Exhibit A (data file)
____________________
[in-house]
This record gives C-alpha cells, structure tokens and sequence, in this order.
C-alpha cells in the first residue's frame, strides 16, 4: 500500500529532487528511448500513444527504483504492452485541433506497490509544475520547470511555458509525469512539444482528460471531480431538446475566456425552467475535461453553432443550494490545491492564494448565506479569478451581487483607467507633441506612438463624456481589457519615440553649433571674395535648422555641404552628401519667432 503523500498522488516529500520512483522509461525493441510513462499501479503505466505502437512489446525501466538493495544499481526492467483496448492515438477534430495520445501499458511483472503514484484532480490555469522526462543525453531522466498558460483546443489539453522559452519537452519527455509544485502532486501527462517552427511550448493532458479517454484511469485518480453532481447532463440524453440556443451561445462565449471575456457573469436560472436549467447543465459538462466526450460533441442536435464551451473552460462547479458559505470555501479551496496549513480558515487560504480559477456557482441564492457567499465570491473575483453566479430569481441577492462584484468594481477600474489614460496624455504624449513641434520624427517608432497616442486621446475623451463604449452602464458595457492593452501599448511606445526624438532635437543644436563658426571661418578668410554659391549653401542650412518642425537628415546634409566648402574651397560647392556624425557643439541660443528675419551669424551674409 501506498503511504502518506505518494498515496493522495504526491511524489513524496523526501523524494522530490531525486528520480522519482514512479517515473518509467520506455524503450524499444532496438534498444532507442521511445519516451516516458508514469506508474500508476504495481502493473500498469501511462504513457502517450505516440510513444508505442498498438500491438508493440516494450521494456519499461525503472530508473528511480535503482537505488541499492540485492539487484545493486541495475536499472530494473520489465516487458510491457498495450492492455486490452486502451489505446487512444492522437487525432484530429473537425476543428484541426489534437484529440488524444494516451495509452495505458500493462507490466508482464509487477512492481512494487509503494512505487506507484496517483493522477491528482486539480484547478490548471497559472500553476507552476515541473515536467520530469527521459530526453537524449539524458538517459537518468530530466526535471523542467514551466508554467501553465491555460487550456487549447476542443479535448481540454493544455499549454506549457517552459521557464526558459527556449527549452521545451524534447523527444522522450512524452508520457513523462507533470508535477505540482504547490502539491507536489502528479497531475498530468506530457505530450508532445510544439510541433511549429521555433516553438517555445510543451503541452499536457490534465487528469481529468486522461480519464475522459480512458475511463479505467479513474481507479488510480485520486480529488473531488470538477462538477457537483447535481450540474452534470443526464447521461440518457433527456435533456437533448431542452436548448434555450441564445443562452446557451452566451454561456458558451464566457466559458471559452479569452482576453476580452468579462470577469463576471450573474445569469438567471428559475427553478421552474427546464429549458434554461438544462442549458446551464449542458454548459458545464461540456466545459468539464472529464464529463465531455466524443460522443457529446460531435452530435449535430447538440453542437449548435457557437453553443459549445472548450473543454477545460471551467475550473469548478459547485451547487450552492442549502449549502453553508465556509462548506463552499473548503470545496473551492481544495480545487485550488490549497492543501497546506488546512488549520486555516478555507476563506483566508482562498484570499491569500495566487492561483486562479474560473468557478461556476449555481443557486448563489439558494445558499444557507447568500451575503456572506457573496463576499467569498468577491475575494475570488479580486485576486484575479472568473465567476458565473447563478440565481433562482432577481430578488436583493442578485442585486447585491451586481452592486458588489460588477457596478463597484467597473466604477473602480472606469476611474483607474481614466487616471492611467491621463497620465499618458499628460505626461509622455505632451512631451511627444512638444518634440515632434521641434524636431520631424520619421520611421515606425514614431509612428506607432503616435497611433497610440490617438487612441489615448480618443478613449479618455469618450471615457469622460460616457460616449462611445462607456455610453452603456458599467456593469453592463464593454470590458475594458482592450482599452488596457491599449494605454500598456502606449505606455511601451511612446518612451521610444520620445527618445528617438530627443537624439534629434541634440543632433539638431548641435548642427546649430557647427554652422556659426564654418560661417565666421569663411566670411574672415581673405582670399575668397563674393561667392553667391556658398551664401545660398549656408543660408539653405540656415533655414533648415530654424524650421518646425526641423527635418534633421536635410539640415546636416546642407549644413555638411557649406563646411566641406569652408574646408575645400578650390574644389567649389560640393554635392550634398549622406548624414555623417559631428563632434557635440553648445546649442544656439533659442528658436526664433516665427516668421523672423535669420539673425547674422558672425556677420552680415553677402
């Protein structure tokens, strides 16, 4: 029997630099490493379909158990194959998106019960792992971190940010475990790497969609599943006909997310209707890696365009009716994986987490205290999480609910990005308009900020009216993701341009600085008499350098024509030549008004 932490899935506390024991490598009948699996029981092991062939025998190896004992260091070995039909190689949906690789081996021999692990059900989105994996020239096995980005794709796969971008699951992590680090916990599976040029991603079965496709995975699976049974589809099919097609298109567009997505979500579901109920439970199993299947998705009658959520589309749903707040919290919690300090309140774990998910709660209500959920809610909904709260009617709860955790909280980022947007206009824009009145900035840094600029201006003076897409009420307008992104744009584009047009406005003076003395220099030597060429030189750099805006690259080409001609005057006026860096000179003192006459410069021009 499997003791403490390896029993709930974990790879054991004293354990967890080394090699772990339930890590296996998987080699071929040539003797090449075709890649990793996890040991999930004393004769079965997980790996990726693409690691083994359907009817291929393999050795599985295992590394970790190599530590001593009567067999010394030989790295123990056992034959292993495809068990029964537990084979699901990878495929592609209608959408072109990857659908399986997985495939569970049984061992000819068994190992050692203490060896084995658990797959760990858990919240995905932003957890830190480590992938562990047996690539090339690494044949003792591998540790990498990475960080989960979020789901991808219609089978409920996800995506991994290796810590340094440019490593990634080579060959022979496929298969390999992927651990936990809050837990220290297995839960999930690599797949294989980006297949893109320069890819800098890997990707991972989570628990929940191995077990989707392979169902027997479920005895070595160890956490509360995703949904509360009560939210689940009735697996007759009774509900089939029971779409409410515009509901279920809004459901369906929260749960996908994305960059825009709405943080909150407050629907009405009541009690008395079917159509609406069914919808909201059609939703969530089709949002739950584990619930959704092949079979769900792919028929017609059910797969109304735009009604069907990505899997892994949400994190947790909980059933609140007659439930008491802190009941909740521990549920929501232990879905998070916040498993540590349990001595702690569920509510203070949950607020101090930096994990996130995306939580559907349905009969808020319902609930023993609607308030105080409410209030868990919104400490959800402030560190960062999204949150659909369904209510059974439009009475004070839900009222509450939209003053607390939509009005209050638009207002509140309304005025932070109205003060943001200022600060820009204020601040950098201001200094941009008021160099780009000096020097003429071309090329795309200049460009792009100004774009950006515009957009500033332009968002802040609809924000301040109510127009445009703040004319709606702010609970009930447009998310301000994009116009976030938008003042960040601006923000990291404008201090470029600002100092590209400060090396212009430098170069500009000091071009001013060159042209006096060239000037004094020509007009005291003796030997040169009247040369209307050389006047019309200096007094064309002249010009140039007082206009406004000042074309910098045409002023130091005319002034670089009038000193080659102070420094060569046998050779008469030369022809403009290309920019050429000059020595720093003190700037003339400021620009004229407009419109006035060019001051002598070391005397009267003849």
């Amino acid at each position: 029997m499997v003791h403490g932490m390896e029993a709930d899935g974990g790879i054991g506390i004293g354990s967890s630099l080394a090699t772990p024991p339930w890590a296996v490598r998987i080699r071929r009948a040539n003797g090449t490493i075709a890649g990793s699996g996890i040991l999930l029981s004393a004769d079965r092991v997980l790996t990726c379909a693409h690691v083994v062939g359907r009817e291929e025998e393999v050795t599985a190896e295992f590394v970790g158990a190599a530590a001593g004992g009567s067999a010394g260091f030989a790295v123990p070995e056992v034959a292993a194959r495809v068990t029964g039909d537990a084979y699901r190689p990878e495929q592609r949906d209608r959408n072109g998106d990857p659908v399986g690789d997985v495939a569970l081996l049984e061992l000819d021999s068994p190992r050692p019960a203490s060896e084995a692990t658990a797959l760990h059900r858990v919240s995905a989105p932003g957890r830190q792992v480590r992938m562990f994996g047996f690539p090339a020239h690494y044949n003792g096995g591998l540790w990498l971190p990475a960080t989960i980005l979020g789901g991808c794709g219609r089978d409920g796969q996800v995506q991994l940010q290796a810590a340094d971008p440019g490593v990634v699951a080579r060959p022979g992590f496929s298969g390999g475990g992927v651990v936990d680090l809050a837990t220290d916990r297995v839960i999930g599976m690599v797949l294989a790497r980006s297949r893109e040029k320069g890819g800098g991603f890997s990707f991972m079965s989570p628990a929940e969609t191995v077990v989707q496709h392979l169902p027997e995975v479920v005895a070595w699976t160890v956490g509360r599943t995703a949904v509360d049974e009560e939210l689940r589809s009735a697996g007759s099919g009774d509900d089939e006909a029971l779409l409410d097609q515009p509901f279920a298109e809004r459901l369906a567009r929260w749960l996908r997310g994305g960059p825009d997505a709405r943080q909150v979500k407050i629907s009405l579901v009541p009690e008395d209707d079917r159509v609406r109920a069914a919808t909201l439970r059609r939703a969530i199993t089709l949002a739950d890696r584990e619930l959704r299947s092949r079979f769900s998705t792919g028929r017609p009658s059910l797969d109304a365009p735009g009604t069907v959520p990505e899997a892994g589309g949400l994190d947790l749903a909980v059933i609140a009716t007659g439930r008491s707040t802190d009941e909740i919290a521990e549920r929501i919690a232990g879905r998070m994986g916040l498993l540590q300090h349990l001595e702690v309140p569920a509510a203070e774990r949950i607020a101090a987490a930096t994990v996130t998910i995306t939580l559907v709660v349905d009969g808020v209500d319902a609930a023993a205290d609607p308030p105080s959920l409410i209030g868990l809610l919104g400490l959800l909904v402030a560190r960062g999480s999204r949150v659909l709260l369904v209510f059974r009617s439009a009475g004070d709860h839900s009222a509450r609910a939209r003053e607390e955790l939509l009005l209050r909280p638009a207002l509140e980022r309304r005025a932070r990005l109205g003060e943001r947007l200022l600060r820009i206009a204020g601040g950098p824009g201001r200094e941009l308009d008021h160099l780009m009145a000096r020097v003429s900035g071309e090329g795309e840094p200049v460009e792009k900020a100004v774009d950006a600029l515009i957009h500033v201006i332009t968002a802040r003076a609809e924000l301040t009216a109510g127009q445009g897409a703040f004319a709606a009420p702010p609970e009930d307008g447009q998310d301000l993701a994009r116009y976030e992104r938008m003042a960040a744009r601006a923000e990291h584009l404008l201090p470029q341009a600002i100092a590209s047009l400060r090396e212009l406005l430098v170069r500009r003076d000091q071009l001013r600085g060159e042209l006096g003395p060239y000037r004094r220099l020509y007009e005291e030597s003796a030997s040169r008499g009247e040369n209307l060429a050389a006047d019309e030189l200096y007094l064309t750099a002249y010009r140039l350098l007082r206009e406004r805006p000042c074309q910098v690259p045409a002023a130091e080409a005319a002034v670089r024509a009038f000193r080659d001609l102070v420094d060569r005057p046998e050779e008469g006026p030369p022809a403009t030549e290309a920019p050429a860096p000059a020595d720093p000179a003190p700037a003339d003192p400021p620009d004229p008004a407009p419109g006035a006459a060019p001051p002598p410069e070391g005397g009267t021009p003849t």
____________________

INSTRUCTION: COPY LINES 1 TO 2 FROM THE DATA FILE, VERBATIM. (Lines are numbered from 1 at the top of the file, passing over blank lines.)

[in-house]
This record gives C-alpha cells, structure tokens and sequence, in this order.